Some multi-asset funds run on a fund-of-funds basis where one manager runs a portfolio of funds on your behalf. Each fund has a different strategy with some delivering a high income and some a growing income.

Investment trusts are another alternative for income seekers. These are structured companies that hold assets such as shares and are run by a fund manager, who is backed by an independent board, appointed to act in the best interests of shareholders.


Investment trusts can create steady returns by squirreling away up to 15% of their dividends each year and using this money to boost dividends in difficult years. This means that some have very long records of raising dividend payments year in, year out.

In certain circumstances, investment company boards may elect to pay income out of capital – while this can erode the long-term capital returns generated by the funds, many investors are happy to prioritise short-term income payments.

 

Bond, or fixed income, funds offer an income and are popular with savers who like to be able to count on regular payments made for a fixed period. Bonds are issued by governments and companies, which guarantee a fixed income over a set number of years, as well as your capital returned at the end of the term.
UK Government bonds, or ‘gilts’ are widely regarded as safer bond investments as they are backed by the UK Government. Corporate bonds are issued by companies, come in many guises. Those with strong balance sheets are known as investment-grade bonds. Companies with a higher level of risk associated with them are known as high yield or non-investment grade.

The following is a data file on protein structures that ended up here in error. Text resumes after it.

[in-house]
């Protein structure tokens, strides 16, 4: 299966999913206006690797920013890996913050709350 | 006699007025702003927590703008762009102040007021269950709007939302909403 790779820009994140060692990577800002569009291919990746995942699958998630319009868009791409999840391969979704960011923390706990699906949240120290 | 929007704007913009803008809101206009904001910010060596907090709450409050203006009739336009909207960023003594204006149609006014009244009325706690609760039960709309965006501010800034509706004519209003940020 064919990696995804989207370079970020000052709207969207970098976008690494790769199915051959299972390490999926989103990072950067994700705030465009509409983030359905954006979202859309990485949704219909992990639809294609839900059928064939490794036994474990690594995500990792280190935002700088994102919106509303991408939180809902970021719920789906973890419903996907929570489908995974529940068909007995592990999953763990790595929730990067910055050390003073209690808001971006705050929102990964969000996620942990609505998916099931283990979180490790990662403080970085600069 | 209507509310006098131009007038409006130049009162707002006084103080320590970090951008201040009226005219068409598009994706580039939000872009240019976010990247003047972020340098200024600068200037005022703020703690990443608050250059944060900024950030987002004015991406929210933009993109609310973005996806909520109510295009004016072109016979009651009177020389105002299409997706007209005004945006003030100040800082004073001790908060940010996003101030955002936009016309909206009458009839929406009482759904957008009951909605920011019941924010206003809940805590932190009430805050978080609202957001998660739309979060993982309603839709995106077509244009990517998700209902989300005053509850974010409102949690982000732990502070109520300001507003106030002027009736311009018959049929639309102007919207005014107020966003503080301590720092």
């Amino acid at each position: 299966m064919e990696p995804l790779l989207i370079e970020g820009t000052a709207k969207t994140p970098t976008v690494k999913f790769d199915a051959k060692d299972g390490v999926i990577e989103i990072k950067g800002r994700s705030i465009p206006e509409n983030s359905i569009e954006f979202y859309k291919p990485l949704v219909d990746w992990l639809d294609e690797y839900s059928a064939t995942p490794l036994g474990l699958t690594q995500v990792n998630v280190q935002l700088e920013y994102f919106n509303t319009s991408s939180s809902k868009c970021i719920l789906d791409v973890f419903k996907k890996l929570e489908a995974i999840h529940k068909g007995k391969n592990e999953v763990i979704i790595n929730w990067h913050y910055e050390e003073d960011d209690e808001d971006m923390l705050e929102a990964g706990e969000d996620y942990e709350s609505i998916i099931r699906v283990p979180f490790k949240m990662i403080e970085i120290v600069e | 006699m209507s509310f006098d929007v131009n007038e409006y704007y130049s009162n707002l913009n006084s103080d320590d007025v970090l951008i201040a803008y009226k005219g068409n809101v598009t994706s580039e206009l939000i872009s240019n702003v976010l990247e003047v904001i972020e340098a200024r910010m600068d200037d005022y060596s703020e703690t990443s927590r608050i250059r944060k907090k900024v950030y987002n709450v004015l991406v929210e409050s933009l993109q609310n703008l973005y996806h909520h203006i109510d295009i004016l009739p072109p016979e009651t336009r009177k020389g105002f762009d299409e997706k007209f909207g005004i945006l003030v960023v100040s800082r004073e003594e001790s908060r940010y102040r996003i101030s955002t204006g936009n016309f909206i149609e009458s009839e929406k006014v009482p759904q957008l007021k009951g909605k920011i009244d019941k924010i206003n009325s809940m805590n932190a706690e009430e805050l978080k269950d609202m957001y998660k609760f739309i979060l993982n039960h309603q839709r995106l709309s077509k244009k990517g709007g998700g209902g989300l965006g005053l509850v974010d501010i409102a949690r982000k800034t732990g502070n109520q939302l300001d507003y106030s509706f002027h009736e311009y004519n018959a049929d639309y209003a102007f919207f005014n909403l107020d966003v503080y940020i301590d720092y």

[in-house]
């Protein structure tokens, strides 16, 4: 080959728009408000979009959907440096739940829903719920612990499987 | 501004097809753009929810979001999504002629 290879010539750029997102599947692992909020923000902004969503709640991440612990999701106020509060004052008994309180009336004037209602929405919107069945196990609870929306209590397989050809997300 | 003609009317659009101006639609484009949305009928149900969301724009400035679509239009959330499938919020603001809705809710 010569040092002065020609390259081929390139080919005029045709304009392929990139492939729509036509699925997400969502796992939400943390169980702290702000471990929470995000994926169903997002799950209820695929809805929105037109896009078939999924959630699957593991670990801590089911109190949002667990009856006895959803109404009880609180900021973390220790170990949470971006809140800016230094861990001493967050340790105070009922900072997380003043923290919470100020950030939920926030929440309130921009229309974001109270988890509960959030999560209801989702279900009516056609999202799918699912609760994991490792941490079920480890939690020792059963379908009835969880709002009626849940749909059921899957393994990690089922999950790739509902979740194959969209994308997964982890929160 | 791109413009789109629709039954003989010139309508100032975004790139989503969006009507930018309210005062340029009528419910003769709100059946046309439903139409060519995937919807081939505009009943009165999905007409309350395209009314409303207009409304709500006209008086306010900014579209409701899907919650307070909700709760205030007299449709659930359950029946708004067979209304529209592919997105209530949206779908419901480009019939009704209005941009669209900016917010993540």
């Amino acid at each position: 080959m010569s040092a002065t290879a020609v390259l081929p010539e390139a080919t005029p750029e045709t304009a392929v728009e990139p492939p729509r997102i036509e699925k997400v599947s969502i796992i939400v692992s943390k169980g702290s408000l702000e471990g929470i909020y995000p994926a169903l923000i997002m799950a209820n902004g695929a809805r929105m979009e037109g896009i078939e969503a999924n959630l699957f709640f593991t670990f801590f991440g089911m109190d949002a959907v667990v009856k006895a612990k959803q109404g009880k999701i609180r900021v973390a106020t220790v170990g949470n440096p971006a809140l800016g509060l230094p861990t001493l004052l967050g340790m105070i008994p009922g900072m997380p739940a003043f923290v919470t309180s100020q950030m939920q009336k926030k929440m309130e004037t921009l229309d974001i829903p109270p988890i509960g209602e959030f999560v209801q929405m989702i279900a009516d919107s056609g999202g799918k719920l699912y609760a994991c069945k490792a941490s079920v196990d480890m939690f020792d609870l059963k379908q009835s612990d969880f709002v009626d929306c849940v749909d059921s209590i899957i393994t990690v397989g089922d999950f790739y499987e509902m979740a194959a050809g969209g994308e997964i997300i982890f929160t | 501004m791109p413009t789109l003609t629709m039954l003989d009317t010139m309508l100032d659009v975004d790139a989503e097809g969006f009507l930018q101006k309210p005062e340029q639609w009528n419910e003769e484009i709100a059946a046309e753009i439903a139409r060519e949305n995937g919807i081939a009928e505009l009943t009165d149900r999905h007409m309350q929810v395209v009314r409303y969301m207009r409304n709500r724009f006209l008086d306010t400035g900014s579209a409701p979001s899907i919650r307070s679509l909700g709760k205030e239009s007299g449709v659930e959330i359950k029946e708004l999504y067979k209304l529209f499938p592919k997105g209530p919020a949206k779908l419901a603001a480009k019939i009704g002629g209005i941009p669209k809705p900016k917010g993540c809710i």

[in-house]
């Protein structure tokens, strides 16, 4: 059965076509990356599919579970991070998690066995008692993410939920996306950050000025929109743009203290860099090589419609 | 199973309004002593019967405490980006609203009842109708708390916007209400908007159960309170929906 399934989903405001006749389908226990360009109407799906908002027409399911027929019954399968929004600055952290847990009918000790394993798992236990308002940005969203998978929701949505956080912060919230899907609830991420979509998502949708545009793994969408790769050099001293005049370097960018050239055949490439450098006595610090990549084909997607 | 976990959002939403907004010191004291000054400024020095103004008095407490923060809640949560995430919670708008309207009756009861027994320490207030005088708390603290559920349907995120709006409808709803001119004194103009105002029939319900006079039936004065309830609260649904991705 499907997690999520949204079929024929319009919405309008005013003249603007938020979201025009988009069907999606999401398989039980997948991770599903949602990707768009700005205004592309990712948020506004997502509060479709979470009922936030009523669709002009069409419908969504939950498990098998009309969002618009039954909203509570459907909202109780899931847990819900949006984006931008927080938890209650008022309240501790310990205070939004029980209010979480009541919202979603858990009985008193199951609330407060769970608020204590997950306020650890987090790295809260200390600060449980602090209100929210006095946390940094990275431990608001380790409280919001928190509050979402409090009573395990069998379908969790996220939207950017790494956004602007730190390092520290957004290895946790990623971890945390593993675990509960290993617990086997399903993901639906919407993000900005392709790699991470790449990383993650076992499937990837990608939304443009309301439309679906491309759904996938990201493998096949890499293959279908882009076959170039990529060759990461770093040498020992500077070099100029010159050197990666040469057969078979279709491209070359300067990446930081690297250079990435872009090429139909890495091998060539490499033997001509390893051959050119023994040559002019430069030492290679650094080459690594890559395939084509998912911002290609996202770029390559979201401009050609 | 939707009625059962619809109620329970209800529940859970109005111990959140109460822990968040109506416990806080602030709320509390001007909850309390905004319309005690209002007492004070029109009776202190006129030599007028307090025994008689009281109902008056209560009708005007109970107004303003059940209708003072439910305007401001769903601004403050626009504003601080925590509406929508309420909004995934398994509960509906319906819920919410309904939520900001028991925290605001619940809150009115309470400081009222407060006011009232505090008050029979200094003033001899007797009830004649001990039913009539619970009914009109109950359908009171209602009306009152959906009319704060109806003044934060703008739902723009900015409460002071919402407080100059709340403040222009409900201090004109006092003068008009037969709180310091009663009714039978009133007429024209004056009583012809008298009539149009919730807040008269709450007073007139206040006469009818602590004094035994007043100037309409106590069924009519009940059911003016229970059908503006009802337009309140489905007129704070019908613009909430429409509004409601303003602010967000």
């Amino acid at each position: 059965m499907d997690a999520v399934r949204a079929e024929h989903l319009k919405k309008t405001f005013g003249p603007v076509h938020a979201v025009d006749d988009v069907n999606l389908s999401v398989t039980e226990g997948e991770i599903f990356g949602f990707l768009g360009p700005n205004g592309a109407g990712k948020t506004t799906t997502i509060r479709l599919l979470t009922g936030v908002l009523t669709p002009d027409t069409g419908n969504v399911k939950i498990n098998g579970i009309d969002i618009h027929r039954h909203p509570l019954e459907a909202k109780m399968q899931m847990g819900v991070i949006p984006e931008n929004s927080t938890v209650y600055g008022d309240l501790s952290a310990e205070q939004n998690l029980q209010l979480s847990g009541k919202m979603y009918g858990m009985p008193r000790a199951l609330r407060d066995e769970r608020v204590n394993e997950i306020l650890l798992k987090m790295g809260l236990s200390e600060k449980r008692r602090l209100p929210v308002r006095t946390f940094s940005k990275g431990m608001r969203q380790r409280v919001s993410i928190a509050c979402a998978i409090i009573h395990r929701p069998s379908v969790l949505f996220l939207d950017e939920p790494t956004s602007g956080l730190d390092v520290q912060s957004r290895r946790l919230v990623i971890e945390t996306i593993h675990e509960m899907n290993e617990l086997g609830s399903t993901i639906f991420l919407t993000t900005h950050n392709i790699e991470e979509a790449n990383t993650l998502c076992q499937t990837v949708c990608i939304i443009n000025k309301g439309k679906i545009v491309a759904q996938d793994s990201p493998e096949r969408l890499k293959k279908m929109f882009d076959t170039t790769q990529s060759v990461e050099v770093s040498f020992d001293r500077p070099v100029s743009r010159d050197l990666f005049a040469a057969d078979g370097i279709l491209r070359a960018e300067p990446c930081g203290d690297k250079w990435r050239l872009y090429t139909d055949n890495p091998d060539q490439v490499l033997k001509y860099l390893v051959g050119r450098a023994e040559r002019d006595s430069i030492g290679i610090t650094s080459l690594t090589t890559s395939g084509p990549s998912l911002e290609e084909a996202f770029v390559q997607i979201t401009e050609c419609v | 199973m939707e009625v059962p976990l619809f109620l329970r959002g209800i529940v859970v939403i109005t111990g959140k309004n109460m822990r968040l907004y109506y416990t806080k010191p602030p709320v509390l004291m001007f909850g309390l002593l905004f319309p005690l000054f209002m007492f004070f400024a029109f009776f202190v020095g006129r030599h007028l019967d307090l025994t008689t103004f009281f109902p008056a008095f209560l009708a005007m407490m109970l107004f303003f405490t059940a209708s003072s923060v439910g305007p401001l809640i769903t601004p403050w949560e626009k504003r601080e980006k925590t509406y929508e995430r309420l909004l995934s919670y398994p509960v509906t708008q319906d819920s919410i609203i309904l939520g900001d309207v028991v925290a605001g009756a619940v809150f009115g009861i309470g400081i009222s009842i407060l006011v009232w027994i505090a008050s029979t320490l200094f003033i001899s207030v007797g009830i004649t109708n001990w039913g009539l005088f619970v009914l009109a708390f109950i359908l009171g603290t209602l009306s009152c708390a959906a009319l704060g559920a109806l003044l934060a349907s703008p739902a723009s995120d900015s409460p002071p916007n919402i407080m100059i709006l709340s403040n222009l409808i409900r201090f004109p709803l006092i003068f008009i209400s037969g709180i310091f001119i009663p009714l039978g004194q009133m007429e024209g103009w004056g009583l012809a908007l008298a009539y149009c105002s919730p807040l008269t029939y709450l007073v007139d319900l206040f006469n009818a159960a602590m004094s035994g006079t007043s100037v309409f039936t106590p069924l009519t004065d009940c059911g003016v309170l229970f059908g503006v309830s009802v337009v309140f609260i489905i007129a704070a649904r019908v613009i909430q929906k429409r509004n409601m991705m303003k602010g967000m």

Market conditions have driven down returns from bonds in recent years and their value can be eroded by inflation. There are however ‘index-linked bonds’ available, that are designed to help protect against inflation.

 

Investing in bricks and mortar is popular for income as it helps protect future purchasing power; property values and rents run largely parallel to inflation. This asset class achieves ‘real income growth’ over the longer term because put simply, they are managed by landlords who increase rents, and the value increases.

Investing in a buy-to-let property is an obvious choice for many, but it does leave you heavily exposed to one asset class and is expensive to get started once you factor in stamp duty and other costs. It can also be difficult to get your hands on the original capital if the market doesn’t allow you to sell quickly, known as liquidity risk.

Property funds invest in real estate and can overcome some of the liquidity risks associated with direct investment in property.

Whether you choose direct investment or investment in property funds, there are tax implications. A financial adviser can help talk you through the options.

Income is not the only style of investing. Growth funds back firms that reinvest their dividends in their business rather than paying out profits to shareholders. They are popular among long-term savers who do not need to take an income from their investments. Growth fund managers will typically choose to invest in companies that they believe will be able to significantly grow their earnings over time.


These funds feature in most balanced portfolios because, after all, most savers are looking for investments that generate an income, protect their capital and have potential for capital growth.


Financial situations change with time, which means making the necessary adjustments to your portfolio. As your investment needs change you might need to switch your balance of growth funds and income funds.